-when you turn, keep the front foot on the line, and turn by taking a series of small steps with the other foot, like this (officer demonstrates the turn)

-while you are walking, keep your arms at your sides, watch your feet at all times, and count your steps out loud

-once you start walking, don't stop until you have completed the test

-do you understand the instructions? (officer supposed to make sure you understand)

-begin and count your first step from the heel to toe position as "one." 

[by the way, while the officer is giving these instructions, you're supposed to be standing heel-to-toe the entire time without falling over]

HOW THEY GRADE THE TEST:  You receive a "CLUE" if you do any of the following...

1.  Cannot keep balance while listening to instructions
2.  Starts before instructions finished
3.  Stops while walking to steady self
4.  Does not touch heel-to-toe
5.  Steps off the line.
6.  Uses arms to balance
7.  Improper turn.
8.  Incorrect number of steps. 

The officer is taught by the NHTSA manual that if the subject exhibits TWO OR MORE clues then they "FAIL" the test and are allegedly over 0.10 BAC.  

The manual states that this test will correctly identify 68% of people over 0.10% BAC.  

Yes, only 68% if done perfectly!  Which means --according to math, 32% of people who "fail" this test are sober! 

HOW DO WE CROSS-EXAMINE THE WALK AND TURN TEST AT THE DMV REFUSAL HEARING?


Generally, it's not the test I focus on at the DMV hearing.  The HGN test is much more useful to cross given the limited amount of time we have at the hearing, plus the Walk and Turn is just FULL of problems.  

As you can see from the instructions, there are major problems with the logic of the test itself.  If you have any kind of disability, if it's cold, if you're nervous, if you're hard of hearing, if you are on a hill, if the ground isn't clear, if it's super dark etc etc, then the test could be unreliable.  Plus--you could do 90% of it totally right and still fail.  That's why we DWI defense lawyers don't put any stock in the Walk and Turn compared to the HGN.  At least the HGN is somewhat based on science by measuring the body's involuntary response to alcohol.... the Walk and Turn is far less reliable.  That makes it less dangerous than the others when defending somebody for a DWI.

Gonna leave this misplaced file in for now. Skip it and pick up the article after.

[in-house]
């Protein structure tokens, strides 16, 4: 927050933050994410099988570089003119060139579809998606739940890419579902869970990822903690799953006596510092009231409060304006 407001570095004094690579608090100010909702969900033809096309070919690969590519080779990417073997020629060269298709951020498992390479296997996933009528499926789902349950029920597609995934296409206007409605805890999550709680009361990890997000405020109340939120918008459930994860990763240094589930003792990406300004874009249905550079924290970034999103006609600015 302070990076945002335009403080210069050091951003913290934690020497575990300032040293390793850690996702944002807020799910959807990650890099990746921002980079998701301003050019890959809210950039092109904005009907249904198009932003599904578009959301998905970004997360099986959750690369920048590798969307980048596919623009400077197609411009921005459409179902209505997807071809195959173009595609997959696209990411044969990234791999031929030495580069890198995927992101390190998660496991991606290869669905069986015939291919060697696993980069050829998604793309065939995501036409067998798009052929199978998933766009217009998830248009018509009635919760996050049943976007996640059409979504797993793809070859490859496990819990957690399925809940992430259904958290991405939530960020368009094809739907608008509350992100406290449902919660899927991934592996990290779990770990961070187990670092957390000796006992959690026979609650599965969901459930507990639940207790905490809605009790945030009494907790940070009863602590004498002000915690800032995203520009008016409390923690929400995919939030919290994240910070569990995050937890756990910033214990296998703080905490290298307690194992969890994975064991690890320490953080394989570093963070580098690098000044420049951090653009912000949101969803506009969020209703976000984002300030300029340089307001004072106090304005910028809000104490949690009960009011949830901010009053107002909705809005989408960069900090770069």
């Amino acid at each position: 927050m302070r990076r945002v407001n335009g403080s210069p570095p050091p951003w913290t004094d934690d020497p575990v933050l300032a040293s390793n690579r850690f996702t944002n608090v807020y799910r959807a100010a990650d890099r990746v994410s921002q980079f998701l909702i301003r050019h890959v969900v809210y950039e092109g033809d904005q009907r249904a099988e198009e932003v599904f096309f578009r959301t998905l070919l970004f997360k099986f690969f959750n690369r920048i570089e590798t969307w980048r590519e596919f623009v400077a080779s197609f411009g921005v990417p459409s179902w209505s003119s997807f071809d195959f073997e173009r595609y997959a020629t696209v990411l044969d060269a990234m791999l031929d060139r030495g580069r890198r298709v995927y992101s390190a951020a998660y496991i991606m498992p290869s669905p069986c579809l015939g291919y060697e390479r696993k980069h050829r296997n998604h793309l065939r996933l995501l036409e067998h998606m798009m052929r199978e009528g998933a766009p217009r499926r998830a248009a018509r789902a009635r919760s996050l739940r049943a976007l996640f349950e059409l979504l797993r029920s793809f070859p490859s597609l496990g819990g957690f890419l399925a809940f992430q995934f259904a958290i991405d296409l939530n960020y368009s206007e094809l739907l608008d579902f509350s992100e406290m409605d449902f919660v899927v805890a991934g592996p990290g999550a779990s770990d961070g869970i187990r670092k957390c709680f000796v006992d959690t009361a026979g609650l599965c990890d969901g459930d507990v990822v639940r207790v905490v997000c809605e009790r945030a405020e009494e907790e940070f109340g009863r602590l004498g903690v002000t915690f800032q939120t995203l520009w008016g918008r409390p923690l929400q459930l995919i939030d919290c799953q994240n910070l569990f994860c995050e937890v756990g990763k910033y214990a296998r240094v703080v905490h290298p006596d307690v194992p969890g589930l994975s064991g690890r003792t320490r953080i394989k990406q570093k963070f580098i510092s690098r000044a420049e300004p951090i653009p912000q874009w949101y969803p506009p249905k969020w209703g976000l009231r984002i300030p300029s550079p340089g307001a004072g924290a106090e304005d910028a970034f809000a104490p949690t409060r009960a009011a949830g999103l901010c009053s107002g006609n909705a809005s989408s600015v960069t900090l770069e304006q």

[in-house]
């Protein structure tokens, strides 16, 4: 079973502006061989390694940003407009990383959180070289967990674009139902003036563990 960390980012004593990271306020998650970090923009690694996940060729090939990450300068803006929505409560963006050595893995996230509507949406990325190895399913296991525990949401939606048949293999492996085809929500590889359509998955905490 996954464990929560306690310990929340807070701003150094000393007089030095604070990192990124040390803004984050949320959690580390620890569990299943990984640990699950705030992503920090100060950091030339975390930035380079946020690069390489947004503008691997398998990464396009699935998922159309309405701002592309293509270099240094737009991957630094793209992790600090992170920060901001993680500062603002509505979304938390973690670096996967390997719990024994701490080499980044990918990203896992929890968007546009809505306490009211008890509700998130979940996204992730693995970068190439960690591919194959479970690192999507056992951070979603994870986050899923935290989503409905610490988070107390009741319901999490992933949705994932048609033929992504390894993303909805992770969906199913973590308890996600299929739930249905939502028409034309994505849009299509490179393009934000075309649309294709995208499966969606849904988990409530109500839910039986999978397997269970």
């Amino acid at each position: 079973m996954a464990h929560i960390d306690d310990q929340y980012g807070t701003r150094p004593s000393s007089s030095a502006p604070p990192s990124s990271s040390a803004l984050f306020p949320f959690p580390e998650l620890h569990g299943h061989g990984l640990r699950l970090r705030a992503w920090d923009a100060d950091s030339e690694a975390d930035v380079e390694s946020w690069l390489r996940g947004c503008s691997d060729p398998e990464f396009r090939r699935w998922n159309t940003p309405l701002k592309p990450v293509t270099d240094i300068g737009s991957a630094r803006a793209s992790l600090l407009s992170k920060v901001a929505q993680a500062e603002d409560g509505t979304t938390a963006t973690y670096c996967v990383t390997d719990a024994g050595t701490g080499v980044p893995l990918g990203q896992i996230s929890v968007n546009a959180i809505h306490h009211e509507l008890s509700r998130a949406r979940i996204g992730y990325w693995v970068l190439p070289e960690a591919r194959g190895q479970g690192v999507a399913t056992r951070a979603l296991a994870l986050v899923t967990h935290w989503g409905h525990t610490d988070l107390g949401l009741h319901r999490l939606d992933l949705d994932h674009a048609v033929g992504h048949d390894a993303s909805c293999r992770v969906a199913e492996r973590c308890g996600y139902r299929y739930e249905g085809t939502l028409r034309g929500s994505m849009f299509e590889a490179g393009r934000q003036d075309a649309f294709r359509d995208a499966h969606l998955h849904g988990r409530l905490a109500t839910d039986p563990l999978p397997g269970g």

ONE-LEGGED STAND TEST


Again, the One-Legged Stand (OLS) test is another balance/coordination test.  Here's the test:

The Officer instructs you to: 

-stand with feet together
-arms at side
-to raise your foot forward approximately six to 12 inches off ground without bending leg
-you are to count certain number of seconds (determined by officer-usually 30) without putting foot down 
-count out loud
[most officers have you count to 30]

The manuals for this test state that people with leg injuries, 50 lbs over more overweight, age 65 or older, or any other inner ear disorder will likely invalidate the test.  

What are the "CLUES" for this test? 

-swaying
-movement of the arms six inches or more from the side of the body
-hopping
-puts foot down prior to 30 seconds

If you exhibit 2 of 4 clues then you FAIL.  If you fail the test allegedly proves that you're over 0.10 BAC.  

Using the factors above, the manual states the test is 65% correct in identifying people over 0.10 BAC.  

65%!  The worst accuracy of all three SFTS.  This test is hard for a sober person to do right...

HOW DO WE CROSS THE ONE-LEGGED STAND FIELD SOBRIETY TEST?


Again, at the DMV hearing, I generally don't get into it unless we have a specific reason that has been discussed in advance with the client.  Like one time, I had a client with vertigo (an inner ear problem) that essentially invalidated both the WAT and the OLS tests. So we questioned the officer on that issue.  But for a normal client without lower extremity injuries or balance problems then it's probably not going to be a big issue we focus on at the DMV refusal hearing.  We will wait until the suppression hearing at the criminal DWI refusal case to thoroughly cross it. 

The OLS is so unreliable anyway that it is the least effective of the SFTS.  Sure, we have to cross it during the criminal case (and most people can't do the OLS sober), but we usually are not going to waste our limited cross time on it during the DMV refusal hearing for reasons stated above.  

Here are some basics to cross the OLS:

-was ground level
-any medical problems with Defendant
-nervousness
-heat or cold
-darkness
-light in eyes
-dizziness


WHAT'S THE ADVANTAGE TO CROSSING THE POLICE OFFICER ABOUT THESE TESTS AT THE DMV REFUSAL HEARING IN A DWI REFUSAL CASE?


In short, it gives us a preview (and more ammunition) of what the officer is going to say down the road at the criminal case suppression hearing.  The more we get them to testify to, the more we have to use to cross-examine them on the important issues --and hopefully sway the Judge, Jury or Prosecutor that the case is weaker than they originally thought.   

The more information we can get in the early stages of the DWI defense case, the better.  That's just common sense.  Knowledge is power.  The more knowledge we have about the officer and what they're going to say, the more effective we can be as defense counsel.